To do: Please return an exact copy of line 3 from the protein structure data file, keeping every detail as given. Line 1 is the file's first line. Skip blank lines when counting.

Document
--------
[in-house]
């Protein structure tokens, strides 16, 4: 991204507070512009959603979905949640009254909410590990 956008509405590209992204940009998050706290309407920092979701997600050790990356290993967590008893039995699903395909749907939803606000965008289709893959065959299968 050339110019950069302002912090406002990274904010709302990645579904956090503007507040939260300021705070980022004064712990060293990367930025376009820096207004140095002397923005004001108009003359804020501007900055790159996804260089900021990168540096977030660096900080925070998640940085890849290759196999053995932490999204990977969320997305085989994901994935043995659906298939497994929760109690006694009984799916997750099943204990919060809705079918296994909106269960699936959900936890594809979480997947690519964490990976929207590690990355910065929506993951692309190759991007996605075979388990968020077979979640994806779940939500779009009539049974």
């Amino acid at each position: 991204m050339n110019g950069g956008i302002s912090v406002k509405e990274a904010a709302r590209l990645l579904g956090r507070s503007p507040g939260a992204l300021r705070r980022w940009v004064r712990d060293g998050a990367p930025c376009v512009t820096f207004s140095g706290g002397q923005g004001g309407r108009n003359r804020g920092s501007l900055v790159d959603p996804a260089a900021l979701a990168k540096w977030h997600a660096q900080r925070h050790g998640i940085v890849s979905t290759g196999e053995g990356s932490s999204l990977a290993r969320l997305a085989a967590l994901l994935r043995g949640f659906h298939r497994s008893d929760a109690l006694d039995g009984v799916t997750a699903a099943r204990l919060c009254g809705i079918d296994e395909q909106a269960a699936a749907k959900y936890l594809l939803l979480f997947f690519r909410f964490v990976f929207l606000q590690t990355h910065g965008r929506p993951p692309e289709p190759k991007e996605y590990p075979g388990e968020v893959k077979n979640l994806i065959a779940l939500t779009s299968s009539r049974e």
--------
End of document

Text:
């Amino acid at each position: 991204m050339n110019g950069g956008i302002s912090v406002k509405e990274a904010a709302r590209l990645l579904g956090r507070s503007p507040g939260a992204l300021r705070r980022w940009v004064r712990d060293g998050a990367p930025c376009v512009t820096f207004s140095g706290g002397q923005g004001g309407r108009n003359r804020g920092s501007l900055v790159d959603p996804a260089a900021l979701a990168k540096w977030h997600a660096q900080r925070h050790g998640i940085v890849s979905t290759g196999e053995g990356s932490s999204l990977a290993r969320l997305a085989a967590l994901l994935r043995g949640f659906h298939r497994s008893d929760a109690l006694d039995g009984v799916t997750a699903a099943r204990l919060c009254g809705i079918d296994e395909q909106a269960a699936a749907k959900y936890l594809l939803l979480f997947f690519r909410f964490v990976f929207l606000q590690t990355h910065g965008r929506p993951p692309e289709p190759k991007e996605y590990p075979g388990e968020v893959k077979n979640l994806i065959a779940l939500t779009s299968s009539r049974e």